We moved here planning to use Cozumel as a home base, and there is a lot that we can do in day or weekend trips but we want to see more of Mexico than the Riviera Maya. On the list so far is Mexico City, San Miguel de Allende, a return to Chiapas and Palenque. Jason can work as long as he has internet, but how many side trips can we do if we commit to school? Is it a waste of money to sign up knowing we’ll miss all that time? The flip side of this is that we consider side trips to have their own educational value-how cool will it be to take my family back to the ruins and waterfalls of Chiapas, to visit Mexico City’s plethora of museums, including Frida Kahlo’s house! Will the school share this view?

Another thing that makes me reluctant to jump on the back to school bandwagon is that I feel like I already made a commitment to do this Worldschooling thing. I did the research, I talked the talk, now it’s time to walk the walk and I don’t want to chicken out. The kids were all for it, but they don’t really know much about it. There is a home schooling collective here, but recently on their Facebook page a question was answered with the statement that most of them gave up and enrolled their kids in schools here instead. Not very encouraging.

We’re still new here, and we haven’t made a lot of connections or much effort at any kind of schooling yet as we settled into a new house in a new country. It’s already a lot, I know, but with all the back-to-school posts starting in July I feel that old pressure to keep up.

For me, I think resistance to sending them back to school really comes down to my belief that we’re all creatures of habit, and it’s easier to fall back into the old pattern of going to school than to strike out on our own to try Worldschooling. It’s exactly what we were trying to get away from by moving to Mexico; routine, predictability, conformity.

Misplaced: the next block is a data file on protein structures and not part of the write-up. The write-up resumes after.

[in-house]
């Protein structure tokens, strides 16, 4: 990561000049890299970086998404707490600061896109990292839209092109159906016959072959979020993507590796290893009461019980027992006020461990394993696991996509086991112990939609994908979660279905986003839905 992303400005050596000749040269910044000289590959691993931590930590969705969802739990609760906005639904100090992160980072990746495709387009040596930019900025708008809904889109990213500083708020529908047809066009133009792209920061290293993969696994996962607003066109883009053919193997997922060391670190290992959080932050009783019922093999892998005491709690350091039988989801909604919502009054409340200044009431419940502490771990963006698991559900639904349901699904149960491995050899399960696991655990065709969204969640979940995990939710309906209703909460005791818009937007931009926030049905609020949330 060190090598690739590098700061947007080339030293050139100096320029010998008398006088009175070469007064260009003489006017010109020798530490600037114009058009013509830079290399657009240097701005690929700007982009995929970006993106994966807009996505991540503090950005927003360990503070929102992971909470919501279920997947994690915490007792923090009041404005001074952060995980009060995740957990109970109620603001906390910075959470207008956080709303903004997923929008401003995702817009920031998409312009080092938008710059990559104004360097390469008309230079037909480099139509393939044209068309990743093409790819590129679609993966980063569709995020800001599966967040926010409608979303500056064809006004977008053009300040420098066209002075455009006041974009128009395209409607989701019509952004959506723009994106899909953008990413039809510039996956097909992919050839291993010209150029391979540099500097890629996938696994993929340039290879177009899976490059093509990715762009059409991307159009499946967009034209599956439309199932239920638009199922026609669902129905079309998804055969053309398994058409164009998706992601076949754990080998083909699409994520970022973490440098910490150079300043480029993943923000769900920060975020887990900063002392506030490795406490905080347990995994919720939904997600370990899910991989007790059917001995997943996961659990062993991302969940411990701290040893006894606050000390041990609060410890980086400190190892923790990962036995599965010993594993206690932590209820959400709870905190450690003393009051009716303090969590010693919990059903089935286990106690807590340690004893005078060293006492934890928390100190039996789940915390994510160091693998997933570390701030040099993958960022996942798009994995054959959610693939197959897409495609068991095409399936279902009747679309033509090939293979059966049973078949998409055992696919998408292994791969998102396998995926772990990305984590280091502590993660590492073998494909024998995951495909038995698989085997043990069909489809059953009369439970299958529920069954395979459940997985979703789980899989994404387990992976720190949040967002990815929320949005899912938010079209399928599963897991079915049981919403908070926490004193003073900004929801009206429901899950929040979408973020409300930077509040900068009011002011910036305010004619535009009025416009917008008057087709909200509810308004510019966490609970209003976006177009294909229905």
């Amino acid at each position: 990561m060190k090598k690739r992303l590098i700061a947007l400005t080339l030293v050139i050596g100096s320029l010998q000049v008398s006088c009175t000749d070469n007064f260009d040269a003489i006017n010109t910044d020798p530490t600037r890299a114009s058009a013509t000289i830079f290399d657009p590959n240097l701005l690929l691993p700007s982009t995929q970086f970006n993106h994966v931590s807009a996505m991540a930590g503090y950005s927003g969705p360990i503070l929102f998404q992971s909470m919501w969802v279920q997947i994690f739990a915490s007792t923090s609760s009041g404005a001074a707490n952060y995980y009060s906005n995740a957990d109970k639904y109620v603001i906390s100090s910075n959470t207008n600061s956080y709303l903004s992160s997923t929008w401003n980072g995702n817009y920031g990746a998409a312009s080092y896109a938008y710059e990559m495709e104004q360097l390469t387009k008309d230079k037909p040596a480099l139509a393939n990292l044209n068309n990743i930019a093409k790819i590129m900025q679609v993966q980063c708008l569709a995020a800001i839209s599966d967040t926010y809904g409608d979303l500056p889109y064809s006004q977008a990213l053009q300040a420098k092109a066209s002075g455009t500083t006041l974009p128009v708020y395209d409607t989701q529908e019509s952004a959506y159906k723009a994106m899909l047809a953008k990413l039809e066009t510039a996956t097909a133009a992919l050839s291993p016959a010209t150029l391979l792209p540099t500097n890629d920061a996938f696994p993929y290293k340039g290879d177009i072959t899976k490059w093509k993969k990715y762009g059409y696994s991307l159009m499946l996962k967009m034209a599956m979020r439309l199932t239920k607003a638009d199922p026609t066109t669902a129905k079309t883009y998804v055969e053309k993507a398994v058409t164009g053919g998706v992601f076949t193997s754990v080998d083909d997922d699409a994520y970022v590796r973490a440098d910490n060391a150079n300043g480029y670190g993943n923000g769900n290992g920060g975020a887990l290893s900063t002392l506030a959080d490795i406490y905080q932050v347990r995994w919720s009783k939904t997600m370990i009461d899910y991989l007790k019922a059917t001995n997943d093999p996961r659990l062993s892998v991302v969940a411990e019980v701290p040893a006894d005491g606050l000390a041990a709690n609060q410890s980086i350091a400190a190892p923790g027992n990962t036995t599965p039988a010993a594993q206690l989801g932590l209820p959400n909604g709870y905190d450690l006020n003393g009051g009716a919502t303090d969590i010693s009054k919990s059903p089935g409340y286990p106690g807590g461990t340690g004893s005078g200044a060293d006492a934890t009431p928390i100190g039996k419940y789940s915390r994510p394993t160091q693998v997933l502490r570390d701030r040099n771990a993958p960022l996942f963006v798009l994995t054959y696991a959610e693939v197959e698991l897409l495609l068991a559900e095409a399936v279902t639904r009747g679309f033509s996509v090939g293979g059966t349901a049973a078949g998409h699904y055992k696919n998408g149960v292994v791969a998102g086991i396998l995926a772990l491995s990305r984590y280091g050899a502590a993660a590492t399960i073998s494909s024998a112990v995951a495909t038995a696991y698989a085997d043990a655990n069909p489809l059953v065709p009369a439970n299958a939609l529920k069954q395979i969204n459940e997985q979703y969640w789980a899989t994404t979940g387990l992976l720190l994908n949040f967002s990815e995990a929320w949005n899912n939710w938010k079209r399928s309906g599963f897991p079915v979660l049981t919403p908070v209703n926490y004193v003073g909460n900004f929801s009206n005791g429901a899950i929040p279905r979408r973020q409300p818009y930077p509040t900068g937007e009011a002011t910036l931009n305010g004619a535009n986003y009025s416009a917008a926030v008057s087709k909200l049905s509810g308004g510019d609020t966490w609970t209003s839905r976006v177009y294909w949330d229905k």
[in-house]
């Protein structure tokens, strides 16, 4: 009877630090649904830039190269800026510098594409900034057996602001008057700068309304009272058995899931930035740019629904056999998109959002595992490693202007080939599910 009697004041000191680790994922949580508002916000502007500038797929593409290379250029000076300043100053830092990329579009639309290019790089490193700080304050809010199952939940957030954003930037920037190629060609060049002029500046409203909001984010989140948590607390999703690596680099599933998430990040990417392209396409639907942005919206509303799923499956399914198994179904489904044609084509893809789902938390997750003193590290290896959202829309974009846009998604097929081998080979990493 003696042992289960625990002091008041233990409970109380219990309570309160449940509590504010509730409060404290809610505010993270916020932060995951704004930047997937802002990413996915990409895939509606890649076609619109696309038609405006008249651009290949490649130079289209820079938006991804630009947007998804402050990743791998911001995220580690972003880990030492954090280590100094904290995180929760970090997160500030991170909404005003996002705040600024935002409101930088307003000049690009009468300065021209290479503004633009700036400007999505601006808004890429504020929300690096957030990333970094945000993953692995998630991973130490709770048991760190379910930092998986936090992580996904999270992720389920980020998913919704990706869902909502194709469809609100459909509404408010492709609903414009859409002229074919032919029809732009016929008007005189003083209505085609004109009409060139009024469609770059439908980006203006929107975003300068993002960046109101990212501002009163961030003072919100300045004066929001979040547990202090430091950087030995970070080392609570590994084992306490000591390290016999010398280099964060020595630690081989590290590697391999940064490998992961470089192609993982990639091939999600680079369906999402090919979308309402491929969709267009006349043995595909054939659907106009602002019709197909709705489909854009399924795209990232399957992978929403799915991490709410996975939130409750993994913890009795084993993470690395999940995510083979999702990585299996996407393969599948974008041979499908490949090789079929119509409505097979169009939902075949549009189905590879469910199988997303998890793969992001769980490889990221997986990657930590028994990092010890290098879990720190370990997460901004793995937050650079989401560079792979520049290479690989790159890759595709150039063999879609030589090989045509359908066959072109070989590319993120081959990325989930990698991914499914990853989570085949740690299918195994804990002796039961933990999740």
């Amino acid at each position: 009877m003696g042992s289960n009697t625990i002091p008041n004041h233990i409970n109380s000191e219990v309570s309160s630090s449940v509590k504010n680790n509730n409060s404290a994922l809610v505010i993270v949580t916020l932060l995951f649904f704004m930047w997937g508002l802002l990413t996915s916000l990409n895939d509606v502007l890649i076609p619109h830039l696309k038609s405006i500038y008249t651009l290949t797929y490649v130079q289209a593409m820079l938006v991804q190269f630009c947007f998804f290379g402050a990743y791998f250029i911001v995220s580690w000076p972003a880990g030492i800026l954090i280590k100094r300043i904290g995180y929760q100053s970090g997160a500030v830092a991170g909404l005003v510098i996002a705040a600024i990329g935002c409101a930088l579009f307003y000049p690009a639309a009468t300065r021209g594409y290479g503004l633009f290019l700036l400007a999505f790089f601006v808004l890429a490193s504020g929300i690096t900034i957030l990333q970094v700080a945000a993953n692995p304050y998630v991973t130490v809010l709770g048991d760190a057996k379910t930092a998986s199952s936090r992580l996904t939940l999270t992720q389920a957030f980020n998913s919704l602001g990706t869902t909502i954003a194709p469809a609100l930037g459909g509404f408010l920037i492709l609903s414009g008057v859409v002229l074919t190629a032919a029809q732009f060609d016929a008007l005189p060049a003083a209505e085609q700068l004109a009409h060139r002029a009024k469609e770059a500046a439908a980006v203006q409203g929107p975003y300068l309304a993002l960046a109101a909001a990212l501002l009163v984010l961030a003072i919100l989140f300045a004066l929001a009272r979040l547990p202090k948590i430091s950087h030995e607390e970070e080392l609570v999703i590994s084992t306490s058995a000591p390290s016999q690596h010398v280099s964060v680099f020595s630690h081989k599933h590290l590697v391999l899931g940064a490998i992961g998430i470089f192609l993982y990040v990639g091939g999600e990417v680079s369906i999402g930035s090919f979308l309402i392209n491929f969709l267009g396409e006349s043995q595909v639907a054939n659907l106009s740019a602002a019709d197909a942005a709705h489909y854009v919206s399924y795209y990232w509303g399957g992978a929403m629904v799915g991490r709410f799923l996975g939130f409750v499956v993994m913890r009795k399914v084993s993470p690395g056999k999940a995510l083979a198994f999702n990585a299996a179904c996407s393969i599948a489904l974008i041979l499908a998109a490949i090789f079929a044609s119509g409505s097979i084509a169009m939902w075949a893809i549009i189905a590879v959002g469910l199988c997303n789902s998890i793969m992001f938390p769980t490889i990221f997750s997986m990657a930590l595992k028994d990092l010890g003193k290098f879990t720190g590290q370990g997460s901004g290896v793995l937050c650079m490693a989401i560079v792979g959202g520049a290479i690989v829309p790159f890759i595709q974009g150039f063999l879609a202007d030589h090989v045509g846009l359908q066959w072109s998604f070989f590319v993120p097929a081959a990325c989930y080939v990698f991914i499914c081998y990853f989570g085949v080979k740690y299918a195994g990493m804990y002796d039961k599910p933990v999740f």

I haven’t decided yet what to do, even though I can hear my mother-in-law’s voice in my head pleading with me to put those girls in school. I still believe in Worldschooling, and I believe in my girls’ ability to learn outside of structure and classroom. I want them to be involved in this decision, as they are the ones who will be most effected by it. To be fair I think we’ll check out the Montessori school, and I’ll try to talk to some other parents if I can, but we have a few more weeks to decide before school starts.

The world is full of possibilities and we can pick and choose and change our minds as we go. I think just being here proves that.

What would you do? Mexican Montessori school or try do-it-yourself Worldschooling? Maybe a mix of the two?


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Posted August 5, 2015 by amelia @ theeverydayjourney.com in category "Family", "Kids", "school

About the Author

Amelia Lynch is an RN turned Travel Writer who opted for a simpler life in a bigger world. In July 2015 she and her family moved to Mexico to start exploring with no plan to stop. Hoping to inspire others to take the leap and follow their dreams, this blog will share the ups and downs of being a traveling family. Come along for the ride!